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Software Updates From the Major Vendors

Over the last week, there have been security and functionality updates released by Microsoft and Apple, as part of their scheduled patching cycle and patch management processes, respectively. Towards the end of the week Oracle joined the fray, pre-announcing that they would be shipping 46 security patches with their Quarterly patch release, due for release next week. Significant recent attention has also been given to a known (and patched) issue affecting various Java JRE and SDK versions.

With the patches that have already been released over the last several days, the only real concern appears to surround MS07-040, the cumulative .NET Framework patch, that addressed arbitrary code execution holes in the base Framework, and information disclosure problems affecting ASP.NET (as well as changing the behaviour of ASP.NET).

This is despite Microsoft providing advance warning (in the associated patch summary) that KB 928365 was going to be of use to users who encountered difficulties applying the patch, suggesting that they were anticipating that users would have trouble applying the patches.

Reports that have been appearing on technical forums, technical media sites, and security sites, indicate that there are a range of issues that are being encountered by users and administrators who are struggling to patch their systems. Issues being encountered range from the patch failing to install, through to system instability. The chief culprit appears to be the patch monopolising the processor after it has been installed, but the case is being made worse by the existence of dedicated exploit code that surfaced within a matter of hours of the patch release (and fore-warned against, here).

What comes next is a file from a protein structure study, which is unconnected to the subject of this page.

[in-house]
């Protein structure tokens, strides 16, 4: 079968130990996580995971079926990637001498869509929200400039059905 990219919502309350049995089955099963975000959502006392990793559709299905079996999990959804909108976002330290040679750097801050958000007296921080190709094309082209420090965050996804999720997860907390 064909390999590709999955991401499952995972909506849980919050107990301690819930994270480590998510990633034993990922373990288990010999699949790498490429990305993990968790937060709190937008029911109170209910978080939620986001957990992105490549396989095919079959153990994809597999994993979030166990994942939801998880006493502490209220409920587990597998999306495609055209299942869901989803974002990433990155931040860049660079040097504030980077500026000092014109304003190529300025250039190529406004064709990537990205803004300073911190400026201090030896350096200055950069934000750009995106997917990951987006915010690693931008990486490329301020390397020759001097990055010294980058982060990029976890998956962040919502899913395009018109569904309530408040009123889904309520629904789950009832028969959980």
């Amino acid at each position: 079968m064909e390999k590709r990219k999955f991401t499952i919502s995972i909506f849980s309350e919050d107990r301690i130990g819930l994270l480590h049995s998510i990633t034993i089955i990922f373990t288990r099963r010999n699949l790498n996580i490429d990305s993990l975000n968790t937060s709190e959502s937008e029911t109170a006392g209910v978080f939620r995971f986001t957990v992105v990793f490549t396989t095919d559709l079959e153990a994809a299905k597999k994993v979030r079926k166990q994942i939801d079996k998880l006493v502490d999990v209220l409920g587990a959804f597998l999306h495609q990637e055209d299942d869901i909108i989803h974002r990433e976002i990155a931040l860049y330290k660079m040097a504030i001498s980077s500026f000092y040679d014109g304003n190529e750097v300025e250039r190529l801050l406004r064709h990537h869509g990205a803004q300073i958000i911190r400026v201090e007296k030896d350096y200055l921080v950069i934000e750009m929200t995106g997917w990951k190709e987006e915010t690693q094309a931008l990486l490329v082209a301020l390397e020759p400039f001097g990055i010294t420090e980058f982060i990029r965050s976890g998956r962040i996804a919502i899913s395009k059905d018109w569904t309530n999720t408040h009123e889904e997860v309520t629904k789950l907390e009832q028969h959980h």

This latest patch nightmare (for some users) has only cemented the need (in their minds) for applying delays to the installation of patches from vendors. The dichotomy that plagues this approach is the threat posed by attackers weighed against the risks to the system from the actual patch. Since a 0-day was hinted at last week, exploit code being readily available from immediately after the patch was released, and the suggestion that other significant vulnerabilities can easily be found and attacked, any prospective attacker has a range of available material to work from. With the widespread use of and reliance upon the .NET Framework for consumer and business applications, the potential number of victims is quite large and likely to have a reasonably sized set of systems that contain material of interest.

As was seen with the efforts to breach the iPhone, it doesn't take much of a userbase for interest to be turned to a technology or platform. For users and administrators who are applying a delay to the patching process, it might be worthwhile accelerating the rollout of this patch.

14 July 2007

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